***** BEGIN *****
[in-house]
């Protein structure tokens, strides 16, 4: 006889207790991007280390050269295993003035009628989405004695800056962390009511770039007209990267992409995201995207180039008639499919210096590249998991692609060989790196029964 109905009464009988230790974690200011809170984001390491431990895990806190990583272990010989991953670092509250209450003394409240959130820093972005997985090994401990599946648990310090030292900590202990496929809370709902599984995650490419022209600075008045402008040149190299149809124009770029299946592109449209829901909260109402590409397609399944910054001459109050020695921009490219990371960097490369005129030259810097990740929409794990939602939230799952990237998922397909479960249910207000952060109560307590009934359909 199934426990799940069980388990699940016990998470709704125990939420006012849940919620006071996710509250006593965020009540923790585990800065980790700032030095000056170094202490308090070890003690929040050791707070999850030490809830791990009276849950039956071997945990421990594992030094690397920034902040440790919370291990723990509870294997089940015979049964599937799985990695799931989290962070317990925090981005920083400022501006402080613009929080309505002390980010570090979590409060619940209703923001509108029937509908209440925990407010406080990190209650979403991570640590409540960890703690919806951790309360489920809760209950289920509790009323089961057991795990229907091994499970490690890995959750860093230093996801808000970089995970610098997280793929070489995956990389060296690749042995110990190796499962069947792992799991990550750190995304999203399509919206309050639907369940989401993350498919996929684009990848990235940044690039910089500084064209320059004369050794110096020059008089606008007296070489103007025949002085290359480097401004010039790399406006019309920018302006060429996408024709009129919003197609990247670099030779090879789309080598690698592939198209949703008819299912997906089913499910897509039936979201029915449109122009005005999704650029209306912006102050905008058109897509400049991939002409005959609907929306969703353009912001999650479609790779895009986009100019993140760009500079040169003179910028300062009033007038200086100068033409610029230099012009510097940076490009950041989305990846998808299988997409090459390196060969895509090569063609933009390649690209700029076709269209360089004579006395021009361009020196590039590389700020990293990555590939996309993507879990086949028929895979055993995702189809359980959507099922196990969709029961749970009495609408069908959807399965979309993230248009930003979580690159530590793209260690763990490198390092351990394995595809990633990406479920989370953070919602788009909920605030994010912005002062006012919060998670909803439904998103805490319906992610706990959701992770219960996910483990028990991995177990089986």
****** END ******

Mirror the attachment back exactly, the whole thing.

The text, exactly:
[in-house]
């Protein structure tokens, strides 16, 4: 006889207790991007280390050269295993003035009628989405004695800056962390009511770039007209990267992409995201995207180039008639499919210096590249998991692609060989790196029964 109905009464009988230790974690200011809170984001390491431990895990806190990583272990010989991953670092509250209450003394409240959130820093972005997985090994401990599946648990310090030292900590202990496929809370709902599984995650490419022209600075008045402008040149190299149809124009770029299946592109449209829901909260109402590409397609399944910054001459109050020695921009490219990371960097490369005129030259810097990740929409794990939602939230799952990237998922397909479960249910207000952060109560307590009934359909 199934426990799940069980388990699940016990998470709704125990939420006012849940919620006071996710509250006593965020009540923790585990800065980790700032030095000056170094202490308090070890003690929040050791707070999850030490809830791990009276849950039956071997945990421990594992030094690397920034902040440790919370291990723990509870294997089940015979049964599937799985990695799931989290962070317990925090981005920083400022501006402080613009929080309505002390980010570090979590409060619940209703923001509108029937509908209440925990407010406080990190209650979403991570640590409540960890703690919806951790309360489920809760209950289920509790009323089961057991795990229907091994499970490690890995959750860093230093996801808000970089995970610098997280793929070489995956990389060296690749042995110990190796499962069947792992799991990550750190995304999203399509919206309050639907369940989401993350498919996929684009990848990235940044690039910089500084064209320059004369050794110096020059008089606008007296070489103007025949002085290359480097401004010039790399406006019309920018302006060429996408024709009129919003197609990247670099030779090879789309080598690698592939198209949703008819299912997906089913499910897509039936979201029915449109122009005005999704650029209306912006102050905008058109897509400049991939002409005959609907929306969703353009912001999650479609790779895009986009100019993140760009500079040169003179910028300062009033007038200086100068033409610029230099012009510097940076490009950041989305990846998808299988997409090459390196060969895509090569063609933009390649690209700029076709269209360089004579006395021009361009020196590039590389700020990293990555590939996309993507879990086949028929895979055993995702189809359980959507099922196990969709029961749970009495609408069908959807399965979309993230248009930003979580690159530590793209260690763990490198390092351990394995595809990633990406479920989370953070919602788009909920605030994010912005002062006012919060998670909803439904998103805490319906992610706990959701992770219960996910483990028990991995177990089986």